I've only wanted to play the mandolin for twenty years.
I don't know why I didn't ever pick one up. Maybe it was 14 years of piano lessons, or 10 years of viola lessons, but I didn't even think learning the mandolin was a real option. No one I knew played, how would I even go about learning? I'd pick up a guitar every once in a while thinking I'd try my hand, but it didn't stick; my heart wasn't in it. I'd hear the mandolin on the radio, double tinkling in a solo, or in the background, and think wistfully, "I wish I played the mandolin."
My friend Nancy picked up the ukelele last year, playing solos on her porch on warm summer nights, teaching herself after her children went to bed. It was important, she said, to do this one thing for herself. "I always wanted to learn how to play the mandolin," I told her.
"Why don't you!?" She said, her enthusiasm radiating, making the whole world seem possible.
Stepping into a local music shop, I saw the mandolins in the back corner. I picked out a matte model and put it on layaway. You'd crow to hear that it was a replica of models from the 1950s--something I didn't know until I picked it out from the crowd and brought it to the register. I wanted to prove to myself I could earn it slowly: paying for the instrument over months, carefully setting aside the money, deliberately anti-instant gratification. I couldn't just walk in and out with a mandolin, I needed to be sure.
I brought a Gretsch mandolin home on a Tuesday night, in a snug case with a learn-it-yourself spiral book. Every night, after the kids are in bed and the evening slows, I pull out my mandolin and teach myself how to play. I practice the chords and learn the fingering, finally understanding how to fret and strum.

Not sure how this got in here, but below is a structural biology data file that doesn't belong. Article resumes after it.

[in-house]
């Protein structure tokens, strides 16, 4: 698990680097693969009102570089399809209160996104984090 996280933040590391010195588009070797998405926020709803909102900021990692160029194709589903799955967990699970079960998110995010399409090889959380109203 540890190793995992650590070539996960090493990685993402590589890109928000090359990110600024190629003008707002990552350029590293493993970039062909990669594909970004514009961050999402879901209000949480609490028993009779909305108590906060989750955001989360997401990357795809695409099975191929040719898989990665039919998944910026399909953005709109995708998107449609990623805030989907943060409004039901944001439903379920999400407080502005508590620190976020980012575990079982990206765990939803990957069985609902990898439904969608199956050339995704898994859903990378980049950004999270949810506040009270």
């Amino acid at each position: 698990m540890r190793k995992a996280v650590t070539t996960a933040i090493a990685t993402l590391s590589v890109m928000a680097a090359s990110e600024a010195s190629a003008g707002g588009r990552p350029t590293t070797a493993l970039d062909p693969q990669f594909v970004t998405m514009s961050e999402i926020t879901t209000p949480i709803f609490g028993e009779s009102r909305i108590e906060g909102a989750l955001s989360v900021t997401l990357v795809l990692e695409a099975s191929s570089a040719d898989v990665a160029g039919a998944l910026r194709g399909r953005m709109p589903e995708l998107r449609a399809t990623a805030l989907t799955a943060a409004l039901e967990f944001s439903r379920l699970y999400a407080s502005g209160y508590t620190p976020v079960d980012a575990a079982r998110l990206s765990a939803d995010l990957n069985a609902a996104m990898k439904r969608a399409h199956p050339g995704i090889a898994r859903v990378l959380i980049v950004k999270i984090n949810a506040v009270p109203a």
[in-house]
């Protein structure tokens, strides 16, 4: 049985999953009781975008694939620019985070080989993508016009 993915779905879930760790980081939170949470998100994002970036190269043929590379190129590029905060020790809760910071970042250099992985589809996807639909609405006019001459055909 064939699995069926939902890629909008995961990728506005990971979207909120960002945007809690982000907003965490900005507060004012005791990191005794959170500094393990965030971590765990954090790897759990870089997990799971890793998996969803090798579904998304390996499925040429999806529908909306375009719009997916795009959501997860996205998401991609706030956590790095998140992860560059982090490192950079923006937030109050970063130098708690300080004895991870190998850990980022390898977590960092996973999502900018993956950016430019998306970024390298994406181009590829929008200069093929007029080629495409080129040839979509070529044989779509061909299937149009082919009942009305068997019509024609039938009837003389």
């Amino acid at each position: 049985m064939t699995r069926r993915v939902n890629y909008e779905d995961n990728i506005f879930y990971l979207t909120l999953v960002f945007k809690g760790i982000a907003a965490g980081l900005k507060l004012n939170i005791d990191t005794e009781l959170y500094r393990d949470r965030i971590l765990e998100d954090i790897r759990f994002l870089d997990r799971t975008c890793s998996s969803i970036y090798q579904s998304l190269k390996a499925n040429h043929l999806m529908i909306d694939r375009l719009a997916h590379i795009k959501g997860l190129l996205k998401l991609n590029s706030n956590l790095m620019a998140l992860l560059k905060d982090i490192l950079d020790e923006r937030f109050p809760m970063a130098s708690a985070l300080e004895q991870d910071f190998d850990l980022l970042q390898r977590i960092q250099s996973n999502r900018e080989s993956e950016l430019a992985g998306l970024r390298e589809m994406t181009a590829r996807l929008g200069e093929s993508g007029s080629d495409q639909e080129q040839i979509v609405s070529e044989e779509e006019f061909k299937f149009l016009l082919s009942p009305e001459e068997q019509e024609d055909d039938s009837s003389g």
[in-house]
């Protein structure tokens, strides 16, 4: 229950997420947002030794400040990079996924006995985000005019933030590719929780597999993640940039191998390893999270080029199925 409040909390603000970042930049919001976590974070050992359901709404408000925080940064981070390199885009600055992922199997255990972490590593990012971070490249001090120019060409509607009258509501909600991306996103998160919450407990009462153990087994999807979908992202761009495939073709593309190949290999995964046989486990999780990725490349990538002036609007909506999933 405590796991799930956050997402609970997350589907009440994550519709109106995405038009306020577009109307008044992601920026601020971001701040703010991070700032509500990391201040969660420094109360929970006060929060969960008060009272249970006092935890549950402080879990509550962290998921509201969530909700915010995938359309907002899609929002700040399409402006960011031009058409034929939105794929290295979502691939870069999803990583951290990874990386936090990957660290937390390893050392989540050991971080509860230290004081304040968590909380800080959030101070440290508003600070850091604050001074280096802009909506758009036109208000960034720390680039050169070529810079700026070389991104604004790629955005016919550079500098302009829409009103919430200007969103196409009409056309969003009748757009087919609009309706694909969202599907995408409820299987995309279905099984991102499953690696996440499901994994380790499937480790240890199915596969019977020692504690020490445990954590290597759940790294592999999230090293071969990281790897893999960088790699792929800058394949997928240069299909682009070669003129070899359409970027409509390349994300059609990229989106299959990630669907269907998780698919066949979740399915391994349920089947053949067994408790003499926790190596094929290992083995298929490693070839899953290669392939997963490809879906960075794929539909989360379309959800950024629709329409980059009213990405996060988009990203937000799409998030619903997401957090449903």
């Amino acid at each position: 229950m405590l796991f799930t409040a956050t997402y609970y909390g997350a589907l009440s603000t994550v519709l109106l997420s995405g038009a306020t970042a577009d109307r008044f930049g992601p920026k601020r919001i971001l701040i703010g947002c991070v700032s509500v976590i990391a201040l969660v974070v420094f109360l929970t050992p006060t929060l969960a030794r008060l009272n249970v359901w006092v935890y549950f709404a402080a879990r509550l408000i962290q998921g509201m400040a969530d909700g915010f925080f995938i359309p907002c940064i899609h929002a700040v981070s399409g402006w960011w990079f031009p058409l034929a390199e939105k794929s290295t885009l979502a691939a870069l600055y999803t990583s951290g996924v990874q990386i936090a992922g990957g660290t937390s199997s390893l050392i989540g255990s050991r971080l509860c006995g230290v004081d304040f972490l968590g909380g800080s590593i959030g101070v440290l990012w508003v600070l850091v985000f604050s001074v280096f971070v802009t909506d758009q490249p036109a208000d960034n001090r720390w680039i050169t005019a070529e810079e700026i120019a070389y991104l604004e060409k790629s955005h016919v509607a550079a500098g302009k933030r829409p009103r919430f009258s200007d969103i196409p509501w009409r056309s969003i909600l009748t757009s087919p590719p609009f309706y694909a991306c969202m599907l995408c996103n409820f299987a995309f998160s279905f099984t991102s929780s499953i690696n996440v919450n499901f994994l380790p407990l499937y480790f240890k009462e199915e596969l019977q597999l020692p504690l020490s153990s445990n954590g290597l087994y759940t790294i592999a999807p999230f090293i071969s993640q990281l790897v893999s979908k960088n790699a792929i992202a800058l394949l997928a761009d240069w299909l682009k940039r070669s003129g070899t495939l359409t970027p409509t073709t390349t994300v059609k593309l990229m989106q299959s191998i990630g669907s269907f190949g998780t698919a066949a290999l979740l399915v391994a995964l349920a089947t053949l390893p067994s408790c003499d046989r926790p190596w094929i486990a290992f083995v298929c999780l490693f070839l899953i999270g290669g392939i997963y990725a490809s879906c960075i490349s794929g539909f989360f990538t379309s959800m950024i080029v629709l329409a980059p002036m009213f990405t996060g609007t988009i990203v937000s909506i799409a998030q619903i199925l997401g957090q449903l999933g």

My mother dropped by the house on a Friday afternoon. She noticed the mandolin case on the couch. "What's that?" She asked.
"Let me show you," I said, unzipping the case and pulling out the satin wood New Yorker Gretsch, "It's a mandolin. I've always wanted to learn how to play, I don't know why, so one day I decided I would."
Her eyes started shining.
She told me about growing up in Spain, how her uncles, aunts, and cousins played the mandolin. Gathering on cool nights of coastal Galicia, singing traditional folk songs and entertaining their families. They all played, she said, recounting the names and memories of those long ago nights, in kitchens and around the fire. Smoky and salted fish on worn wooden tables. Fog rising outside. The high, clear, old songs echoing from the mandolins.
Maybe the blood wants what it wants, perhaps our DNA passes along tiny codes for music, tradition, and connection, just like it did our dark hair and loud voices. Who can say?
One thing I can say: I play the mandolin.